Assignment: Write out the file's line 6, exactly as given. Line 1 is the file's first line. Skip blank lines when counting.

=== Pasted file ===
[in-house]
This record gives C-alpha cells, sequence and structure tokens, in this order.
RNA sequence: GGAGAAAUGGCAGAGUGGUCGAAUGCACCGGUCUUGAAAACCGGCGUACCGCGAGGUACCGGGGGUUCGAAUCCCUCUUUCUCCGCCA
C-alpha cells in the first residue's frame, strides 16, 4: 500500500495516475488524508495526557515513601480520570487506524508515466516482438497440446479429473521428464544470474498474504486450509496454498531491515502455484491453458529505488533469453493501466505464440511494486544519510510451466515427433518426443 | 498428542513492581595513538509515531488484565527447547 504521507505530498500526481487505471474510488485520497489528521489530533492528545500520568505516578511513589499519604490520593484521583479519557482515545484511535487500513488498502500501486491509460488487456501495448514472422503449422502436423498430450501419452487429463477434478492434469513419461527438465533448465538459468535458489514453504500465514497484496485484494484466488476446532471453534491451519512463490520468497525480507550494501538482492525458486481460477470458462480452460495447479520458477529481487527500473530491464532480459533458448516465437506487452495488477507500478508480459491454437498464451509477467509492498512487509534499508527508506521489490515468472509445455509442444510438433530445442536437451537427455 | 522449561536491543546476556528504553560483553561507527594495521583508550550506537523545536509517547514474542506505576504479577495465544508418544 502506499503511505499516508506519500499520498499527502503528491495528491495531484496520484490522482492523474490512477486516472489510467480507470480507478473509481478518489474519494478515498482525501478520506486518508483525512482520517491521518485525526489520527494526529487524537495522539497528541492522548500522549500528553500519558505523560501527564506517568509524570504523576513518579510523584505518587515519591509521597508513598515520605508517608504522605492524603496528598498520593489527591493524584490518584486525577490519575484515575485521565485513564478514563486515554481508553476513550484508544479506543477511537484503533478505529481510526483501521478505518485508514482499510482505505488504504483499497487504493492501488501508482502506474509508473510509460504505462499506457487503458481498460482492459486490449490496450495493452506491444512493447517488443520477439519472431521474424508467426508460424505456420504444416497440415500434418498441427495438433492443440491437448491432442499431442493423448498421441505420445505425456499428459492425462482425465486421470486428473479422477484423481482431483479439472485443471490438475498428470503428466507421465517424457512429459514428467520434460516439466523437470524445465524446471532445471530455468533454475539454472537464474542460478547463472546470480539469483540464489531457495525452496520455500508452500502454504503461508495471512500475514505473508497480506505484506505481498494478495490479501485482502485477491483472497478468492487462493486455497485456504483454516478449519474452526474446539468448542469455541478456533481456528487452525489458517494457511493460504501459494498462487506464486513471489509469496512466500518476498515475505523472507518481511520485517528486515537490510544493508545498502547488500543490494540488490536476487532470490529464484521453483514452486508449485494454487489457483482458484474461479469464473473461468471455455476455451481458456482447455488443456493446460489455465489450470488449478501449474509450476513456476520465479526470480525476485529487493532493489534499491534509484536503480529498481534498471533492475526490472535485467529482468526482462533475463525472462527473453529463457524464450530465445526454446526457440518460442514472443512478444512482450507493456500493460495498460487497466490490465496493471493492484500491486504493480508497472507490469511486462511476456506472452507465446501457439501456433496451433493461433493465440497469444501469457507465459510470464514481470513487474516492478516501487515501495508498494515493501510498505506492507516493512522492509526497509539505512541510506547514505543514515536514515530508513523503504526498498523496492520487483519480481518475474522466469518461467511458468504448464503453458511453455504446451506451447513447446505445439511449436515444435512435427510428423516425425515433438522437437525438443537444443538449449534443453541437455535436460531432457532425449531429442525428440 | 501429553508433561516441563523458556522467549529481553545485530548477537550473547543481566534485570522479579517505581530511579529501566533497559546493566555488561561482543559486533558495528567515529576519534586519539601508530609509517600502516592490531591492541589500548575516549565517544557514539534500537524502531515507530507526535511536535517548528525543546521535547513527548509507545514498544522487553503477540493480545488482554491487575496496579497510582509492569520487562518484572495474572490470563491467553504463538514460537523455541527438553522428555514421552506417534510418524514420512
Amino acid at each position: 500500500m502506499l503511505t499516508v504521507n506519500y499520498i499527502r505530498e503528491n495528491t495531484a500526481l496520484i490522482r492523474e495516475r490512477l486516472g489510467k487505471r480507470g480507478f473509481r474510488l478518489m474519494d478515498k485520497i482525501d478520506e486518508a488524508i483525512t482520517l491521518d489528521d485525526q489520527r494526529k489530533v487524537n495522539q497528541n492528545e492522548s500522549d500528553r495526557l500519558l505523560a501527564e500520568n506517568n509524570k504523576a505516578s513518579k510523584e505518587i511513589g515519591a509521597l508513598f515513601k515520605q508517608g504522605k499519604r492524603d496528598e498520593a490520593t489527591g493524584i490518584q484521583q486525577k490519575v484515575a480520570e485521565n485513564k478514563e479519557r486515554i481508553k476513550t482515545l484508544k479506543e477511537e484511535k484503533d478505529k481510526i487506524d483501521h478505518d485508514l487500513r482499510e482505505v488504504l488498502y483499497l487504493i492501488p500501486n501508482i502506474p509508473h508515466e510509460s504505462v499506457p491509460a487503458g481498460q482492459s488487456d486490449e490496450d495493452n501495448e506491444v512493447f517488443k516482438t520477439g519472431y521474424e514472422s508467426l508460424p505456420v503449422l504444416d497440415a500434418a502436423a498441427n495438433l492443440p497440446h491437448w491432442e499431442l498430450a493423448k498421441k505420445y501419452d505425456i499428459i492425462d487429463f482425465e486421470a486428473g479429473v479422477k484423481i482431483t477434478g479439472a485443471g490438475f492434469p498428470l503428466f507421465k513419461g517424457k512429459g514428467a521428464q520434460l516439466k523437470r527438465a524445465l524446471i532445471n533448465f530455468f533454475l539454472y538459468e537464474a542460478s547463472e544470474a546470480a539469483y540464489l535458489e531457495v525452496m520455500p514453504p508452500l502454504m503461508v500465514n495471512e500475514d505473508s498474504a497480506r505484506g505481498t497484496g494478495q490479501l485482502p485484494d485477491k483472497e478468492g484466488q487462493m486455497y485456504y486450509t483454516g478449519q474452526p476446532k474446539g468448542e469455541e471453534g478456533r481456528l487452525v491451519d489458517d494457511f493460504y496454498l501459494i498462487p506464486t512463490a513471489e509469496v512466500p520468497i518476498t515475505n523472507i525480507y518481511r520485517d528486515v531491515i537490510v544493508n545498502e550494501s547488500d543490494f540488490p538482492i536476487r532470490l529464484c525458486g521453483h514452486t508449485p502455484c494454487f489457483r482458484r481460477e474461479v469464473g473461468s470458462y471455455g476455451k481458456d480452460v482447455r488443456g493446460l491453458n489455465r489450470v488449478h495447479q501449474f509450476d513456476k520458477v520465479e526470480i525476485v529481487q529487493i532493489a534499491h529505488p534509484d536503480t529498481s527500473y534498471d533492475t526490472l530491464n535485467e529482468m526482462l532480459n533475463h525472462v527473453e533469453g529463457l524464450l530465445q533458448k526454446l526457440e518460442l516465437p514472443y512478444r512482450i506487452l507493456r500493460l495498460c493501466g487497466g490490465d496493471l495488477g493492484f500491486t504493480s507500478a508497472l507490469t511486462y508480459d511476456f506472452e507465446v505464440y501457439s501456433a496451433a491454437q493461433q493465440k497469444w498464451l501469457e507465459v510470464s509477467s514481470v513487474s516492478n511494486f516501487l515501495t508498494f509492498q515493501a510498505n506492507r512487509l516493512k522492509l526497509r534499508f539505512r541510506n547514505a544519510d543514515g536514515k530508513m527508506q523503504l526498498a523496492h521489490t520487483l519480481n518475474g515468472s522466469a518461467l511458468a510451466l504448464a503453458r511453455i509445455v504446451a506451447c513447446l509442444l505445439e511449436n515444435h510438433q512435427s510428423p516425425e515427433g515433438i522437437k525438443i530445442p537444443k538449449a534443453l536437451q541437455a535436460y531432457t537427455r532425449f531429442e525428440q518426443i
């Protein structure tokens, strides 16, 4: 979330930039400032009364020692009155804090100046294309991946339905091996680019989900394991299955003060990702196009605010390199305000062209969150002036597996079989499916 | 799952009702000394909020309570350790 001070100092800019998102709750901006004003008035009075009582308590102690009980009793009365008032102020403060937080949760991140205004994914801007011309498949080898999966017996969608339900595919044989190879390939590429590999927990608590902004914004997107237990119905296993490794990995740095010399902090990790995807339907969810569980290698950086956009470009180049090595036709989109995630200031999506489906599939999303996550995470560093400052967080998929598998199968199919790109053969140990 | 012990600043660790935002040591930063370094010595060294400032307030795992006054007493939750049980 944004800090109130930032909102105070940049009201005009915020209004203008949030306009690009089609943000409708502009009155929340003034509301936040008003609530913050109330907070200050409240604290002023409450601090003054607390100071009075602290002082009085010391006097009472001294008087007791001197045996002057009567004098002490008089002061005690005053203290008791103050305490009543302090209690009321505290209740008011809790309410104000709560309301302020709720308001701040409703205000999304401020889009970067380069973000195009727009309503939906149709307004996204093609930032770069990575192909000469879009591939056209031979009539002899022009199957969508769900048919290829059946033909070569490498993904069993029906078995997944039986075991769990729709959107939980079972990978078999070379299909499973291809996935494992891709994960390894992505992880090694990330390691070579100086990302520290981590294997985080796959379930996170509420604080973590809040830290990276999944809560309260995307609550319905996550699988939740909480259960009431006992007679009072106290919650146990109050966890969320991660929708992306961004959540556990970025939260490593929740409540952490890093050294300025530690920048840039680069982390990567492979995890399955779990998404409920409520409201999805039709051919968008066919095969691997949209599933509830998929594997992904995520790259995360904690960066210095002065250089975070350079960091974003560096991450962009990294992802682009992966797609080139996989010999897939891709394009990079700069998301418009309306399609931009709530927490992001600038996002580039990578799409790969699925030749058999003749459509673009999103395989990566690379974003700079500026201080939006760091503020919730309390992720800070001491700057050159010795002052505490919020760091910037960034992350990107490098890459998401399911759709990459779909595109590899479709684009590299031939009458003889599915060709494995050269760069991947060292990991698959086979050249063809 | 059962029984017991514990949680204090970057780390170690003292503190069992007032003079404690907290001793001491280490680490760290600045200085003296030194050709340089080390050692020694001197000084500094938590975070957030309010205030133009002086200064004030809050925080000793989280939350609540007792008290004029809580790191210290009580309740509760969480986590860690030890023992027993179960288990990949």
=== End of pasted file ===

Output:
């Protein structure tokens, strides 16, 4: 979330930039400032009364020692009155804090100046294309991946339905091996680019989900394991299955003060990702196009605010390199305000062209969150002036597996079989499916 | 799952009702000394909020309570350790 001070100092800019998102709750901006004003008035009075009582308590102690009980009793009365008032102020403060937080949760991140205004994914801007011309498949080898999966017996969608339900595919044989190879390939590429590999927990608590902004914004997107237990119905296993490794990995740095010399902090990790995807339907969810569980290698950086956009470009180049090595036709989109995630200031999506489906599939999303996550995470560093400052967080998929598998199968199919790109053969140990 | 012990600043660790935002040591930063370094010595060294400032307030795992006054007493939750049980 944004800090109130930032909102105070940049009201005009915020209004203008949030306009690009089609943000409708502009009155929340003034509301936040008003609530913050109330907070200050409240604290002023409450601090003054607390100071009075602290002082009085010391006097009472001294008087007791001197045996002057009567004098002490008089002061005690005053203290008791103050305490009543302090209690009321505290209740008011809790309410104000709560309301302020709720308001701040409703205000999304401020889009970067380069973000195009727009309503939906149709307004996204093609930032770069990575192909000469879009591939056209031979009539002899022009199957969508769900048919290829059946033909070569490498993904069993029906078995997944039986075991769990729709959107939980079972990978078999070379299909499973291809996935494992891709994960390894992505992880090694990330390691070579100086990302520290981590294997985080796959379930996170509420604080973590809040830290990276999944809560309260995307609550319905996550699988939740909480259960009431006992007679009072106290919650146990109050966890969320991660929708992306961004959540556990970025939260490593929740409540952490890093050294300025530690920048840039680069982390990567492979995890399955779990998404409920409520409201999805039709051919968008066919095969691997949209599933509830998929594997992904995520790259995360904690960066210095002065250089975070350079960091974003560096991450962009990294992802682009992966797609080139996989010999897939891709394009990079700069998301418009309306399609931009709530927490992001600038996002580039990578799409790969699925030749058999003749459509673009999103395989990566690379974003700079500026201080939006760091503020919730309390992720800070001491700057050159010795002052505490919020760091910037960034992350990107490098890459998401399911759709990459779909595109590899479709684009590299031939009458003889599915060709494995050269760069991947060292990991698959086979050249063809 | 059962029984017991514990949680204090970057780390170690003292503190069992007032003079404690907290001793001491280490680490760290600045200085003296030194050709340089080390050692020694001197000084500094938590975070957030309010205030133009002086200064004030809050925080000793989280939350609540007792008290004029809580790191210290009580309740509760969480986590860690030890023992027993179960288990990949």